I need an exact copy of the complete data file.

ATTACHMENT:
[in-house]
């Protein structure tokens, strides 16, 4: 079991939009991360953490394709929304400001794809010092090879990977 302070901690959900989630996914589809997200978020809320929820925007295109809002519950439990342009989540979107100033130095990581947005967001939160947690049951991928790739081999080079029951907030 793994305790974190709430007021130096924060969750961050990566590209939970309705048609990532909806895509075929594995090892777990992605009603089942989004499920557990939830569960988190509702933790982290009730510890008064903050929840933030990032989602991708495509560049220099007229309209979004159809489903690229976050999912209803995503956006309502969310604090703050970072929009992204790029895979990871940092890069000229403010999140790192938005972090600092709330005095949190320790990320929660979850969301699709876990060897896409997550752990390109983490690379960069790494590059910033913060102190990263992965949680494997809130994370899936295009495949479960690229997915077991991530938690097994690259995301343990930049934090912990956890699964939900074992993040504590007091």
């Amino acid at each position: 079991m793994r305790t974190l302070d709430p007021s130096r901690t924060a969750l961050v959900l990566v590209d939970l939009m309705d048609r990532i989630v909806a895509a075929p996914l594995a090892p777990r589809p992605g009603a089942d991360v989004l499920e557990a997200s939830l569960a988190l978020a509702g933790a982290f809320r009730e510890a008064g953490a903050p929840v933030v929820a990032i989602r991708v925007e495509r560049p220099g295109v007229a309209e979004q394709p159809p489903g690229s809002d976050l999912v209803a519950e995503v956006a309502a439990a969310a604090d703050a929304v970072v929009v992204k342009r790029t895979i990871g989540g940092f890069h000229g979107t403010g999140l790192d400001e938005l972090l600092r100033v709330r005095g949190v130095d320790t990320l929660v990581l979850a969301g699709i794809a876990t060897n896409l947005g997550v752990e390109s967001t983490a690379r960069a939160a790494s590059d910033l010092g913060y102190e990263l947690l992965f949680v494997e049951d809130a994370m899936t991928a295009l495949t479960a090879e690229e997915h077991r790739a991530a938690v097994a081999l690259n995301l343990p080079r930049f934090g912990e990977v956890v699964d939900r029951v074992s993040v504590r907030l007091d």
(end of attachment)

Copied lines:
[in-house]
């Protein structure tokens, strides 16, 4: 079991939009991360953490394709929304400001794809010092090879990977 302070901690959900989630996914589809997200978020809320929820925007295109809002519950439990342009989540979107100033130095990581947005967001939160947690049951991928790739081999080079029951907030 793994305790974190709430007021130096924060969750961050990566590209939970309705048609990532909806895509075929594995090892777990992605009603089942989004499920557990939830569960988190509702933790982290009730510890008064903050929840933030990032989602991708495509560049220099007229309209979004159809489903690229976050999912209803995503956006309502969310604090703050970072929009992204790029895979990871940092890069000229403010999140790192938005972090600092709330005095949190320790990320929660979850969301699709876990060897896409997550752990390109983490690379960069790494590059910033913060102190990263992965949680494997809130994370899936295009495949479960690229997915077991991530938690097994690259995301343990930049934090912990956890699964939900074992993040504590007091």
């Amino acid at each position: 079991m793994r305790t974190l302070d709430p007021s130096r901690t924060a969750l961050v959900l990566v590209d939970l939009m309705d048609r990532i989630v909806a895509a075929p996914l594995a090892p777990r589809p992605g009603a089942d991360v989004l499920e557990a997200s939830l569960a988190l978020a509702g933790a982290f809320r009730e510890a008064g953490a903050p929840v933030v929820a990032i989602r991708v925007e495509r560049p220099g295109v007229a309209e979004q394709p159809p489903g690229s809002d976050l999912v209803a519950e995503v956006a309502a439990a969310a604090d703050a929304v970072v929009v992204k342009r790029t895979i990871g989540g940092f890069h000229g979107t403010g999140l790192d400001e938005l972090l600092r100033v709330r005095g949190v130095d320790t990320l929660v990581l979850a969301g699709i794809a876990t060897n896409l947005g997550v752990e390109s967001t983490a690379r960069a939160a790494s590059d910033l010092g913060y102190e990263l947690l992965f949680v494997e049951d809130a994370m899936t991928a295009l495949t479960a090879e690229e997915h077991r790739a991530a938690v097994a081999l690259n995301l343990p080079r930049f934090g912990e990977v956890v699964d939900r029951v074992s993040v504590r907030l007091d």